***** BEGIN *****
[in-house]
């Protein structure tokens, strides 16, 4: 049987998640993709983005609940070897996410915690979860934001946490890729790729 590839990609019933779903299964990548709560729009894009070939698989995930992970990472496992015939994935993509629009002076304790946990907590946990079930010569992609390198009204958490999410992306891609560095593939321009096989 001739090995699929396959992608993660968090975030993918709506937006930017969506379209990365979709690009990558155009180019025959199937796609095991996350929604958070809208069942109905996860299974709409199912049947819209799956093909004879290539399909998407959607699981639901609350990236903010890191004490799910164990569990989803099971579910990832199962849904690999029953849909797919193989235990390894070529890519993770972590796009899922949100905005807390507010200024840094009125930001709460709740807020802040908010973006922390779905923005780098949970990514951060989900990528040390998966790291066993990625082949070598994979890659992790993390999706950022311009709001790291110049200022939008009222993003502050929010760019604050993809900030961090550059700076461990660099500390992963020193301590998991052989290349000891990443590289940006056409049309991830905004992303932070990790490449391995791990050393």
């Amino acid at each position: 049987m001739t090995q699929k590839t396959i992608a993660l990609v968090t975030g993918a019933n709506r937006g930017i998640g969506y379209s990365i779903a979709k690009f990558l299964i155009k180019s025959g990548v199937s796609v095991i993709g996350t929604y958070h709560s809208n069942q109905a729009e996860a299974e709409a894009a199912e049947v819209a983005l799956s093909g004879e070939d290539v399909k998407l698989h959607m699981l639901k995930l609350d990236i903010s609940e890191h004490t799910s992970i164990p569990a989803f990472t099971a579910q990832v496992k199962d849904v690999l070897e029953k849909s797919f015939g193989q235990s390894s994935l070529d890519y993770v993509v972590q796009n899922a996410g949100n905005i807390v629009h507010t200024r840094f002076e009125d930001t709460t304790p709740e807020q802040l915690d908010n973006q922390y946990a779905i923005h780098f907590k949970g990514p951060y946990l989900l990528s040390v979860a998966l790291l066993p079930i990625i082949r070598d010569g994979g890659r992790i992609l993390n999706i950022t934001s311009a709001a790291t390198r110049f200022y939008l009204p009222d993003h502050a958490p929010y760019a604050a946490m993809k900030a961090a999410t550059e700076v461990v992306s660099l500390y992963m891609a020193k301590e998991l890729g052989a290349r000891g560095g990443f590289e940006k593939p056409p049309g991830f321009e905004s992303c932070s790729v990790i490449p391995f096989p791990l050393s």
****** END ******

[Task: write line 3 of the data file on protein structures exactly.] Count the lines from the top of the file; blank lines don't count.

């Amino acid at each position: 049987m001739t090995q699929k590839t396959i992608a993660l990609v968090t975030g993918a019933n709506r937006g930017i998640g969506y379209s990365i779903a979709k690009f990558l299964i155009k180019s025959g990548v199937s796609v095991i993709g996350t929604y958070h709560s809208n069942q109905a729009e996860a299974e709409a894009a199912e049947v819209a983005l799956s093909g004879e070939d290539v399909k998407l698989h959607m699981l639901k995930l609350d990236i903010s609940e890191h004490t799910s992970i164990p569990a989803f990472t099971a579910q990832v496992k199962d849904v690999l070897e029953k849909s797919f015939g193989q235990s390894s994935l070529d890519y993770v993509v972590q796009n899922a996410g949100n905005i807390v629009h507010t200024r840094f002076e009125d930001t709460t304790p709740e807020q802040l915690d908010n973006q922390y946990a779905i923005h780098f907590k949970g990514p951060y946990l989900l990528s040390v979860a998966l790291l066993p079930i990625i082949r070598d010569g994979g890659r992790i992609l993390n999706i950022t934001s311009a709001a790291t390198r110049f200022y939008l009204p009222d993003h502050a958490p929010y760019a604050a946490m993809k900030a961090a999410t550059e700076v461990v992306s660099l500390y992963m891609a020193k301590e998991l890729g052989a290349r000891g560095g990443f590289e940006k593939p056409p049309g991830f321009e905004s992303c932070s790729v990790i490449p391995f096989p791990l050393s």